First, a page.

By Joel S. Fawcett
It was the second week of the Maine firearms deer season, and I hadn’t visited the deer woods because of a very successful fly fishing foray to Ontario. I was antsy to go hunting, but I first stopped by the Pine Tree Store — it’s the village’s only emporium, and also a deer registration station.
I took a seat on the liar’s bench to check on the first eight days’ deer harvest. Opening day, I was told, the hunting had been top-notch. Day two was pretty good, too, but since then the deer — a common sight around the village during summer and early fall — had vanished.
I knew exactly where I would be hunting the following day.
With a streak of pink showing along the eastern horizon to start the day, my wife, Lillian, and I drove down the Little River Road about 4 miles from our home in Grand Lake Stream in northeastern Maine. We stopped near the mouth of an ancient tote road.
“I’ll see you here at dark,” I reminded my spouse as she gave me a good-luck kiss before heading back home.
The Little River Road is a hard-hunted woods byway, so once Lillian left, I hiked about three quarters of a mile back into the woods via the primitive tote road. My destination? The edge of a cedar swamp.
My arrival at the swamp coincided with the onset of legal shooting light. Consequently, I jacked a 7mm-08 shell into the chamber of my Remington Model 7, checked the safety and squirted some cover scent on my boot pads. Then, I quietly picked my way through the dense jungle of conifer thickets and willywags that bordered the swamp.
Joel Fawcett has been hunting cedar thickets for more than 35 years. He says the key is to hunt the thickets where other hunters won’t go.
I came upon more blackgrowth and puckerbrush thickets, but these were more navigable, harboring a network of worn game trails lined with rubs and several recently worked scrapes.
I was in buck nirvana, but because of the tough access, I had no concern about any other orange suits invading my haven. The cedar swamp was also the likely destination of many of the bucks that road hunters had spooked.
I hunted throughout the morning without incident, but about an hour after lunch while perched on a blow-down, I was startled by the sound of a dry stick popping a short distance away. An instant later, I caught a glimpse of gray hide and heavy antlers coming my way.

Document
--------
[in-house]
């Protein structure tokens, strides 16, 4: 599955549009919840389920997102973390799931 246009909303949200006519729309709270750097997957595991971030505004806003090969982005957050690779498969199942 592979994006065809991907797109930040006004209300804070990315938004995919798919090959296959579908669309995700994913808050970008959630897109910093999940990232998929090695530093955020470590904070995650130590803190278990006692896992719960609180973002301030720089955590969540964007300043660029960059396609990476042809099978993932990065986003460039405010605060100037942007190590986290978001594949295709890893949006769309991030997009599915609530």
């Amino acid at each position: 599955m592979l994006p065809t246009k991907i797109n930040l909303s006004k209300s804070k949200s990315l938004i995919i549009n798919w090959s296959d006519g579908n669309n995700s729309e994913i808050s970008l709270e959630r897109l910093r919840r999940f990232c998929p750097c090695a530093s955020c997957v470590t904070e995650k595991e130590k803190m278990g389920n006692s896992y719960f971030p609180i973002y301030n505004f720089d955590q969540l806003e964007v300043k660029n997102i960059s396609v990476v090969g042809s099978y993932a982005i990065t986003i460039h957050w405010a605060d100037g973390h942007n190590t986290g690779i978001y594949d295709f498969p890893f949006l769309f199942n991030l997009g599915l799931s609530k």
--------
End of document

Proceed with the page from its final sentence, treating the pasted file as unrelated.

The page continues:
A dandy 8-pointer emerged, and I slowly shouldered my rifle, released the safety and waited. The brawny buck stepped into an open glen, and I touched off a shot.
I was sure I’d hit the brute, but he tore away as if unscathed. Instead of fleeing deep into the swamp, the big bruiser circled and headed back in my direction. I jacked another round into the chamber but had to jump out of the way to avoid being stampeded. After almost knocking me down, the buck staggered and collapsed about 5 feet from where I stood.
It wasn’t the biggest buck I had ever shot, but it certainly was one of the most memorable.
The writer prefers to still-hunt cedar swamps, where bucks like to go after the first few days of the firearms season.
It’s no secret that a majority of the season’s deer harvest occurs during the first day or two of the fire-
arms season. But when the guns start popping and an army of orange suits invades the deer woods, whitetails go on red alert. When this occurs, the big bucks you observed throughout the late summer and early fall mysteriously disappear.
Many believe these deer have migrated out of the area, but I don’t think so. Home territory is very important to a white-tailed buck; and despite a heap of hunters wandering about their terrain, bucks are reluctant to leave their home ranges. So where do they go?
Actually, they haven’t gone anywhere. They’ve merely retreated into the thickest jungle of nasty cover with an adequate escape route within their home territory — a place most hunters refuse to go. Once there, they hunker down and are not likely to venture out except under the cover of darkness.
Where I hunt in the big woods of northern New England, this translates into cedar swamps, the belt of cover that borders the banks of back-country rivers and streams, or lowland blackgrowth knolls. Each of these lowland areas features a similar habitat heavy with spruce, hemlock, fir and puckerbrush and an ample number of blow-downs. These areas are best hunted by still-hunting and/or by finding some ground-level cover where you can wait out a buck.